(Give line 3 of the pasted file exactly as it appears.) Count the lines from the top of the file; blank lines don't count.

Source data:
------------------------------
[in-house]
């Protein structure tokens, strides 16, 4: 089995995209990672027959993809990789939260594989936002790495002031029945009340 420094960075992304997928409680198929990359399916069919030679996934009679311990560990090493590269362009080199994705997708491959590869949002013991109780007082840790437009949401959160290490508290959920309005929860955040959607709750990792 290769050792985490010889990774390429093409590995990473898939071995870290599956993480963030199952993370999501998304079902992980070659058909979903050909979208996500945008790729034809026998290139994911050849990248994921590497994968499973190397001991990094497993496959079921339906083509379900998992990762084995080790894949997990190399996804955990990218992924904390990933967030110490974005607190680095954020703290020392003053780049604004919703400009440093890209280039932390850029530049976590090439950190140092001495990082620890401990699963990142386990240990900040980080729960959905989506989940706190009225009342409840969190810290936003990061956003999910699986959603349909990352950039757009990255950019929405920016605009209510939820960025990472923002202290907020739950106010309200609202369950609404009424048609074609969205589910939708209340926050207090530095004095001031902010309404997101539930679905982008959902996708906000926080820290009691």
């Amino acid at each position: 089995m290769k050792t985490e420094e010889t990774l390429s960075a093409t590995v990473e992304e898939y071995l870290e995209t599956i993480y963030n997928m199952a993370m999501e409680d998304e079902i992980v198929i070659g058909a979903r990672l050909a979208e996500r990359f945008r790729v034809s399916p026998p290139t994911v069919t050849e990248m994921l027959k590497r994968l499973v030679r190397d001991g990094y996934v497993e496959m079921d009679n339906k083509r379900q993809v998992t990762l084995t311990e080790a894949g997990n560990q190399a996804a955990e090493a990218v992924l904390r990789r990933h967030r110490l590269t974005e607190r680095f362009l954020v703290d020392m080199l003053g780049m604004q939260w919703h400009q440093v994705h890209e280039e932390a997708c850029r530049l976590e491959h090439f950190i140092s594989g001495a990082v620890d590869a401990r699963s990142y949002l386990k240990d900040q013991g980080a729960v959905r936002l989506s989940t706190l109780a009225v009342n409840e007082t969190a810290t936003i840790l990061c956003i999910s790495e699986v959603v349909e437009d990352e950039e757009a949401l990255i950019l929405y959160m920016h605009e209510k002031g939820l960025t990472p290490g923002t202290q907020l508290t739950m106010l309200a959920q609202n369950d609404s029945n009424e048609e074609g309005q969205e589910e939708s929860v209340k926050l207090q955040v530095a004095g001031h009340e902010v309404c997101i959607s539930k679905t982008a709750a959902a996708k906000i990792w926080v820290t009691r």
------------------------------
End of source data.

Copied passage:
């Amino acid at each position: 089995m290769k050792t985490e420094e010889t990774l390429s960075a093409t590995v990473e992304e898939y071995l870290e995209t599956i993480y963030n997928m199952a993370m999501e409680d998304e079902i992980v198929i070659g058909a979903r990672l050909a979208e996500r990359f945008r790729v034809s399916p026998p290139t994911v069919t050849e990248m994921l027959k590497r994968l499973v030679r190397d001991g990094y996934v497993e496959m079921d009679n339906k083509r379900q993809v998992t990762l084995t311990e080790a894949g997990n560990q190399a996804a955990e090493a990218v992924l904390r990789r990933h967030r110490l590269t974005e607190r680095f362009l954020v703290d020392m080199l003053g780049m604004q939260w919703h400009q440093v994705h890209e280039e932390a997708c850029r530049l976590e491959h090439f950190i140092s594989g001495a990082v620890d590869a401990r699963s990142y949002l386990k240990d900040q013991g980080a729960v959905r936002l989506s989940t706190l109780a009225v009342n409840e007082t969190a810290t936003i840790l990061c956003i999910s790495e699986v959603v349909e437009d990352e950039e757009a949401l990255i950019l929405y959160m920016h605009e209510k002031g939820l960025t990472p290490g923002t202290q907020l508290t739950m106010l309200a959920q609202n369950d609404s029945n009424e048609e074609g309005q969205e589910e939708s929860v209340k926050l207090q955040v530095a004095g001031h009340e902010v309404c997101i959607s539930k679905t982008a709750a959902a996708k906000i990792w926080v820290t009691r």